Artwork Information

  • Title:

    End of a Perfect Day

  • Artist:

    Grosz, George

  • Artist Bio:

    American, 1893–1959

  • Date:


  • Medium:


  • Dimensions:

    10 x 12 7/8 inches

  • Credit Line:

    Wichita Art Museum, Gift of Barry Wayne Bradley

  • Object Number:


  • Display:

    Not Currently on Display

About the Artwork

George Grosz

American, 1893–1959

End of a Perfect Day, 1939

From American Associated Artists

Drypoint on paper

Wichita Art Museum, Gift of Barry Wayne Bradley


Grosz was one of many European refugees brought to America by the crises of the post-World War I depression and the growing power of fascism. Grosz was born in Prussia. He pursued art training in Dresden, Paris, and Berlin.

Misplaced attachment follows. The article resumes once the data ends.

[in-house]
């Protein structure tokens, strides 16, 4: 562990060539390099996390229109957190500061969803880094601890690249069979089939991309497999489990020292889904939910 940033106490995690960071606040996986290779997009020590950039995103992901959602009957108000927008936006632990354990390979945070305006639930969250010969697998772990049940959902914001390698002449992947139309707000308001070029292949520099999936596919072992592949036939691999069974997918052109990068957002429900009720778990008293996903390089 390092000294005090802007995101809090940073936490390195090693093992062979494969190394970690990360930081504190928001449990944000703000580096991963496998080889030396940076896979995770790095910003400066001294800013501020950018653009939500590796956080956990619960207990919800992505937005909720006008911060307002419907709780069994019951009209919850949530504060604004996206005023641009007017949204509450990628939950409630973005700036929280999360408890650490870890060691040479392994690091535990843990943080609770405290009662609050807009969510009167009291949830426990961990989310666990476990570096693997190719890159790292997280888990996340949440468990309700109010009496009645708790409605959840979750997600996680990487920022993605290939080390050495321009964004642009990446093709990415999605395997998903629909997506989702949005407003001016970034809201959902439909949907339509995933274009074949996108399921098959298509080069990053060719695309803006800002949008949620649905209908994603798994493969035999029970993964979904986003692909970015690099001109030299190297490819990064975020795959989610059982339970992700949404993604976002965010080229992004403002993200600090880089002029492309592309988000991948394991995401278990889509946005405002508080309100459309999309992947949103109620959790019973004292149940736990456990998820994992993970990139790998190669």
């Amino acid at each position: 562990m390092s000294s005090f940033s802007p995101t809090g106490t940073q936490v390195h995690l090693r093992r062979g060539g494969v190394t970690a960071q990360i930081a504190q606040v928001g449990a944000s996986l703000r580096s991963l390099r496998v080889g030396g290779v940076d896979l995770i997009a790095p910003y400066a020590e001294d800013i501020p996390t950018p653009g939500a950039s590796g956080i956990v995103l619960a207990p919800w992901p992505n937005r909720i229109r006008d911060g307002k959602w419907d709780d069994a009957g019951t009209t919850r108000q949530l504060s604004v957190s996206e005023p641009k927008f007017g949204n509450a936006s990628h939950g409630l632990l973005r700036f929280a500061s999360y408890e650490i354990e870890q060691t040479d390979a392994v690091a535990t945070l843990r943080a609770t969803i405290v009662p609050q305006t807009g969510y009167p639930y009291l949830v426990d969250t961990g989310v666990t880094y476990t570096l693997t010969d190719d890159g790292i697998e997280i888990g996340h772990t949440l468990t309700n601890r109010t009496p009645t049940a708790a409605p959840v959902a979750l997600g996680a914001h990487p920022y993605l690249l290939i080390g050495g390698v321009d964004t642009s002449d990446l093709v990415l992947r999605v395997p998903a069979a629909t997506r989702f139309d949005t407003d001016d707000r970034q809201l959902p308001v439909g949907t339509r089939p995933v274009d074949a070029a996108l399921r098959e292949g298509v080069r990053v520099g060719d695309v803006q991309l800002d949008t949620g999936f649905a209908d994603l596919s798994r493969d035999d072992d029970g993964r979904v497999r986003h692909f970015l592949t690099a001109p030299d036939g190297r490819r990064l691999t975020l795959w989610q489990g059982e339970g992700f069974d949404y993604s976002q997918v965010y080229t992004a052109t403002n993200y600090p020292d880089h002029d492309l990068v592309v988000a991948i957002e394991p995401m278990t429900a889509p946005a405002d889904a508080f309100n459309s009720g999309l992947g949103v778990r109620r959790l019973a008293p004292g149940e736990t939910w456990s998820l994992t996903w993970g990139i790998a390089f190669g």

In his youth Grosz idolized the military profession. However, after first-hand experience in combat in World War I and in the unstable circumstances of post-war Germany, Grosz devoted himself to the denunciation of war. He joined the Dadaist art movement and developed a satiric expressionistic style.

The main targets of Grosz’ satire were the military, the industrialists, and corrupt government officials. The Nazi regime accused Grosz of being a decadent painter and therefore dangerous to the state. Grosz escaped imprisonment when he received an invitation to teach at the Art Students league in New York, in 1932.

He became an American citizen in 1935 and taught at the Columbia University’s School of Fine Arts. In 1959, the artist returned to Berlin and died there a short time later.